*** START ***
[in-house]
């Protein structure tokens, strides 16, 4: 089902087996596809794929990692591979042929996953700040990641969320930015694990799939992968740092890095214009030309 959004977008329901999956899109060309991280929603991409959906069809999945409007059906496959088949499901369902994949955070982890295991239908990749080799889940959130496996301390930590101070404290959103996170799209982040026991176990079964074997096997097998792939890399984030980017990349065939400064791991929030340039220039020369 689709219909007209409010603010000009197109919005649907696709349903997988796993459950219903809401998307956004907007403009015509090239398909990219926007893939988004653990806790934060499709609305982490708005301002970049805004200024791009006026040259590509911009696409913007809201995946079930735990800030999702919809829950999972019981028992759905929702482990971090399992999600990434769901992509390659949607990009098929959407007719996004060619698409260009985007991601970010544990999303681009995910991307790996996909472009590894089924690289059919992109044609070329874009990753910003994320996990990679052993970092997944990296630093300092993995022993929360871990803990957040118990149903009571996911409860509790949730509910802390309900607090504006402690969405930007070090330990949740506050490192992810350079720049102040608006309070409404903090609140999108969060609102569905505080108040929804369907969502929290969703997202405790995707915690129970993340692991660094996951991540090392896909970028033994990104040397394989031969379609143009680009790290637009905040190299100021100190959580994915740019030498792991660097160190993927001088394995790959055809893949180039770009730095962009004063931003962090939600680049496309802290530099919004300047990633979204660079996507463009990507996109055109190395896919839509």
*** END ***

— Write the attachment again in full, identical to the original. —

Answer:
[in-house]
């Protein structure tokens, strides 16, 4: 089902087996596809794929990692591979042929996953700040990641969320930015694990799939992968740092890095214009030309 959004977008329901999956899109060309991280929603991409959906069809999945409007059906496959088949499901369902994949955070982890295991239908990749080799889940959130496996301390930590101070404290959103996170799209982040026991176990079964074997096997097998792939890399984030980017990349065939400064791991929030340039220039020369 689709219909007209409010603010000009197109919005649907696709349903997988796993459950219903809401998307956004907007403009015509090239398909990219926007893939988004653990806790934060499709609305982490708005301002970049805004200024791009006026040259590509911009696409913007809201995946079930735990800030999702919809829950999972019981028992759905929702482990971090399992999600990434769901992509390659949607990009098929959407007719996004060619698409260009985007991601970010544990999303681009995910991307790996996909472009590894089924690289059919992109044609070329874009990753910003994320996990990679052993970092997944990296630093300092993995022993929360871990803990957040118990149903009571996911409860509790949730509910802390309900607090504006402690969405930007070090330990949740506050490192992810350079720049102040608006309070409404903090609140999108969060609102569905505080108040929804369907969502929290969703997202405790995707915690129970993340692991660094996951991540090392896909970028033994990104040397394989031969379609143009680009790290637009905040190299100021100190959580994915740019030498792991660097160190993927001088394995790959055809893949180039770009730095962009004063931003962090939600680049496309802290530099919004300047990633979204660079996507463009990507996109055109190395896919839509």